Wednesday, 19 April 2017
Another long song but one that seems to shoot by far quicker than yesterday's expansive Screamadelica is Bang Bang Machine's Geek Love (also a favourite of Drew's but I don't think he's posted it this year). Bang Bang Machine, from Evesham near Worcester, never really found much success outside the indie ghetto and self financed this 12" which was also a favourite of John Peel and his listeners, who made it their Festive Fifty number one in 1992. The song starts out as indie rock but at a couple of minutes in becomes something dancier and stays there in, a dance-shoegaze groove with a totally hypnotic drum pattern and entrancing vocals, building further until finishing just after nine minutes. Lovely.
Tuesday, 18 April 2017
Can you feel the rhythm?
Some songs that are ten minutes long fly by and some feel like they are ten minutes long, a journey to wherever the artist intends to take you. Screamadelica, the title track that wasn't on the album of the same name, was recorded in Memphis with Weatherall and Nicholson at the controls and released on the Dixie Narco ep in 1992. It is ten minutes of blissful Balearic house accompanied by Denise Johnson's vocals- 'spaced out, star child, screamadelica'- and an array of found sounds and other voices. Slip inside.
Monday, 17 April 2017
I think this is the first time I've posted anything by a band from South Korea- and if Trump continues the way he's set out recently it may be the last time too. The Korean peninsula is in danger of being wiped out in by a nuclear exchange ordered by a former reality TV show host who has ended up in charge of the world's most powerful military versus the clearly barking mad son of a tyrant/traditional dictator.
Say Sue Me come from Busan and are about to tour the UK with Otoboke Beaver. They have their first release outside of South Korea out on indie label Damnably. This song, I Know I'm Kind Of Boring, is fuzzy, melodic indie rock not a million miles away from Kid Wave and I could listen to it all day. You can buy their album at Bandcamp.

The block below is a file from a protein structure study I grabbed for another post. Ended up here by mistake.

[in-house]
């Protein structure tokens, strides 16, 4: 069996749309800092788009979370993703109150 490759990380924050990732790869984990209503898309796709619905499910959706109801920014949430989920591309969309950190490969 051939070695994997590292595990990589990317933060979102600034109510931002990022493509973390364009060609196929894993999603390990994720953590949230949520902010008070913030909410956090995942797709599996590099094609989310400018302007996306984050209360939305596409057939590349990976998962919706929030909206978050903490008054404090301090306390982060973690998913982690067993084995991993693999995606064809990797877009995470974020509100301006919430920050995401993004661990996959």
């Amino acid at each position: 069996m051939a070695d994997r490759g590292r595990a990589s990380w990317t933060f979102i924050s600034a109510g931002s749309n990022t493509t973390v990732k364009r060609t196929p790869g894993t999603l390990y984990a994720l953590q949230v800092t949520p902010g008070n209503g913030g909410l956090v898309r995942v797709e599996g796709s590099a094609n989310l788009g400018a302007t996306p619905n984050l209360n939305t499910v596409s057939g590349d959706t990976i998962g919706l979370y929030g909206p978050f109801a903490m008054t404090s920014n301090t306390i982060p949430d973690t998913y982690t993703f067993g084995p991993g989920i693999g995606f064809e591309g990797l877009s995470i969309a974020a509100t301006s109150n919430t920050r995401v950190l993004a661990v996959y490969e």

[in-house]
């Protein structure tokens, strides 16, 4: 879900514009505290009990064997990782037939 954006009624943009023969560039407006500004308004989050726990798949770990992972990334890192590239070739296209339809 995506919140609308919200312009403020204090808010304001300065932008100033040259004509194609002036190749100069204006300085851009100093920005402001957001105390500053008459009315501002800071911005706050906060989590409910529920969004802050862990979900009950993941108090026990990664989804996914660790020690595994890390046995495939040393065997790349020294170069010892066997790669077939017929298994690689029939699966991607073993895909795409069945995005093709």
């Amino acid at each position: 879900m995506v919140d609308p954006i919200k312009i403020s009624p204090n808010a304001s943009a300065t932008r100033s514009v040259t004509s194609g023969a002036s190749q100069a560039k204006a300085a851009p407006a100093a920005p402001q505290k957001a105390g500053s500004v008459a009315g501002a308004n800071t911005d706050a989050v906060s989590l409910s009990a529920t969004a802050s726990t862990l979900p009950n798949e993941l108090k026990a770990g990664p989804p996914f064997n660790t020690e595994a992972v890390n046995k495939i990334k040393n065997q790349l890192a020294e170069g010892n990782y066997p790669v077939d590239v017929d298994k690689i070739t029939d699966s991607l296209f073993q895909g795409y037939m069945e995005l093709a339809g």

Sunday, 16 April 2017
April 14th saw a load of Aphex Twin articles published across the net, in honour of his 2001 track Avril 14th. I had a vague plan to post Avril 14th but forgot about it so here I am, two days late.
Avril 14th has been used in Hollywood films, sampled by Kanye West and streamed 38 million times. It is a beautiful, minimal piano piece, two and a bit minutes long, Erik Satie-like, that sounds like a robot has been left with a piano in the small hours.
This is Avril 14th slowed down by 1000% by Evan Chapman, twenty minutes of ambient noise.
Saturday, 15 April 2017
Peter Perrett of The Only Ones is the writer of a song that all bloggers are legally obliged to have posted at least once (Another Girl Another Planet). He has a long awaited solo album about to come out and this song has just appeared.
Peter's got a voice that is instantly recognisable and totally distinctive. This song lopes along like the Velvet Underground but a VU that celebrates Kim Kardashian and Jennifer Lopez. That's his sons are on lead guitar and bass.
While we're here, here's The Only Ones live at the Electric Ballroom in Camden in 1980. The gig was released as a live album in 1989 which I bought following reading a review in either the NME or Melody Maker. The final song Me And My Shadow blew me away then and still does now- Peter's vocals are wracked and drawled like no one else's, the guitars are vicious and the drums thumping.
Me And My Shadow (Live in 1980)
Friday, 14 April 2017
There is an absurd amount of music to explore at Psychemagik's Soundcloud page and their Bandcamp page (where they've just archived eight years of tracks for a fiver). Like Steve Cobby's recent six disc re-issue of How About Some More Ether? it's a question of getting stuck in and seeing which ones make the ears prick up the most and then getting to know the rest better over time. This song, Chimera, is very good, a laid back blend of drums and strings...
And I'm also quite taken with this remix the duo did for Roisin Murphy two years ago, a throbbing synth led dancefloor thing...